Reviewed by: Taran Gingery
Should I save sex for marriage? Answer
What are the consequences of sexual immorality? Answer
“The Illusionist,” “The Italian Job”
“Armageddon,” “The Lord of the Rings”
“Reservoir Dogs,” “Planet of the Apes”
William Hurt, Greg Bryk, Ty Burrell, Christina Cabot, Robert Downey Jr., Lou Ferrigno, Jay Hunter, Stan Lee, Peter Mensah, Tim Blake Nelson, Chris Owens, Dylan Taylor
“The Transporter,” “Unleashed,” “Transporter 2”
|Producer:||Avi Arad, Stephen Broussard, Kevin Feige, Gale Anne Hurd, Stan Lee, David Maisel, Michael J. Malone, Jim Van Wyck|
“This summer, our only hope is something incredible.”
Five years ago, director Ang Lee brought to life yet another famous comic book character, “The Hulk,” giving it's title role a lot of angst, frustration and overblown computer-generated imagery. The result was a film that disappointed many with it's artsy approach to the story, and its usage of the split-screen effect to make it feel more or less like a comic book. Moreover, the acting lacked chemistry and the action left a lot to be desired.
Now, The Hulk comes back to the big-screen with a new director, a new story, and an entirely new cast, although with mostly the same characters. The movie starts somewhat quickly, assuming the audience is already familiar with the basics: Dr. Bruce Banner (Edward Norton) miraculously survived being zapped by gamma rays only to discover the radiation had awakened genetic mutations, the result of being experimented on as a child. Now, whenever he becomes angry, he transforms into a massive, uncontrollable green monster. Now, Banner is hunted by the government and hiding in Brazil, desperately looking for a cure for his “problem.”
Meanwhile, General Ross (William Hurt), in what has become a personal vendetta against Bruce, sends one of the army's best, Blonsky (Tim Roth), after Banner, equipping him with a dose of a new “super-soldier” elixir for good measure. Unfortunately, the elixir releases a beast within Blonsky that Ross cannot control, and Bruce Banner finds himself hunted by enemies both new and old, all in a race to find a cure before The Hulk gets him into too much trouble.
One thing that is truly incredible about “The Incredible Hulk” is the special effects. Here, the not-so-jolly green giant looks more polished, more rippled, and more realistic than ever. Indeed, a certain scene during a rainstorm will have you believe that The Hulk does exist.
Unfortunately, the realism also extends to the violence, and this film is much more violent than it's predecessor. The Hulk ends up smashing cars, tanks, helicopters, buildings, and people, dealing with explosions and shoot-outs, and the final 20 minutes of the film is an extended battle between The Hulk and Blonsky's alter-ego, The Abomination. Don't get me wrong. This final battle is one of the best super-hero showdowns I've seen yet. But it is brutal, chaotic, and bloody.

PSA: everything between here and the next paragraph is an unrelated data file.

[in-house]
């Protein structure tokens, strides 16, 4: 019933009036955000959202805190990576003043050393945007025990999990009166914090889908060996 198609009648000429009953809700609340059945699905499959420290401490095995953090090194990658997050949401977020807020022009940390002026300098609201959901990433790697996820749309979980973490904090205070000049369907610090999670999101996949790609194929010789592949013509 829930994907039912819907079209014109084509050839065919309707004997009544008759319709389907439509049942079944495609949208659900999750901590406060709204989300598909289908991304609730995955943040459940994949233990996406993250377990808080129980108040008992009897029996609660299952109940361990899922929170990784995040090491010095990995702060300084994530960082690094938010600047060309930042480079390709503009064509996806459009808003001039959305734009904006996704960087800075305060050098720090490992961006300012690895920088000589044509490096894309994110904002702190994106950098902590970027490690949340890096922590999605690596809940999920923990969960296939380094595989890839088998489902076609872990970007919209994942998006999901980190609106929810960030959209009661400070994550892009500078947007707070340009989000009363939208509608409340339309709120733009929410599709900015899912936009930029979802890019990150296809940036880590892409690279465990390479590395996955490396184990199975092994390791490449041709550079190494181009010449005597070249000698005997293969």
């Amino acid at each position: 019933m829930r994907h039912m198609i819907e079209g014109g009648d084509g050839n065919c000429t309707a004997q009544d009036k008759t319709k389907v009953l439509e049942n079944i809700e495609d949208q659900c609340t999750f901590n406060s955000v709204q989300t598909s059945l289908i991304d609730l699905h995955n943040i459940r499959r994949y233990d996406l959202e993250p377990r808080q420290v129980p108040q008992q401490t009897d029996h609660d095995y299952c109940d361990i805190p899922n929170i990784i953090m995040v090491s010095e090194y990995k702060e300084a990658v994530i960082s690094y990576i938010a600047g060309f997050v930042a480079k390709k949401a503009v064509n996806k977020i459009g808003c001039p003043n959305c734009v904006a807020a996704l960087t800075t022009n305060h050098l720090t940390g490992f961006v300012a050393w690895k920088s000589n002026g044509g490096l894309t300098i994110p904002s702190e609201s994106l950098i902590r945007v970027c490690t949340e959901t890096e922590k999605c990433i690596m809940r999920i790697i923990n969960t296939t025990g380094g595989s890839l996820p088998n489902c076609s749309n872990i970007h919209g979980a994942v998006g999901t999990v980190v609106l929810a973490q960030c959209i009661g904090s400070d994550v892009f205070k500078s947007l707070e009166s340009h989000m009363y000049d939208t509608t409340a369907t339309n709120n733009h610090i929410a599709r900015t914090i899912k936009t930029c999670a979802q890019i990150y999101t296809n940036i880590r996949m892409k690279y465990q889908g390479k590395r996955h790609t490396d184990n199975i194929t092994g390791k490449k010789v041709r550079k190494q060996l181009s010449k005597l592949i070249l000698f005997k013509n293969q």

There is also some language, including profanities, and a lot of misuses of God's name. A passionate scene between Bruce and his old flame, Betty Ross (Liv Tyler) leads to them in bed and starting to undress, but ends before it gets any further.
Speaking of which, the tragedy of the story of Bruce Banner comes full circle here. Banner is a man who desperately doesn't want the “sun to go own on his anger.” He wants to control it, and even turns to some eastern religious practices to try and get a hold over his emotions. He often finds he cannot succeed, and the results disrupt his life and especially what happens to his relationships.
So, in many ways, “The Incredible Hulk” suffers from the Frankenstein Syndrome: The Hulk is misunderstood, hunted, afraid, frustrated and alone, the result of someone else's experiments. He wants to love and be loved, but is unable to find this simple peace of mind. He is definitely a flawed hero, because his violent rages prevent him from fully doing good, in spite of his best intentions, although he does consistently put himself in harms way to save those he knows (as The Hulk, he has a hard time telling the difference between friend and foe) and an interesting touch during the final scenes demonstrates mercy towards an enemy.
The end result is mixed. We get a strong movie with lots of impressive action and gritty special effects, plenty of excellent actors (Norton is much more sympathetic than Eric Bana as Bruce Banner), and several good messages about the need to control our emotions, especially anger, the importance of unconditional love, seen in Betty Ross, and even the strength of simple kindness. But we also get brutal violence, nods to eastern religion and premarital sex, and a main character who is very hard to identify with.
Violence: Heavy / Profanity: Moderate / Sex/Nudity: Mild
See list of Relevant Issues—questions-and-answers.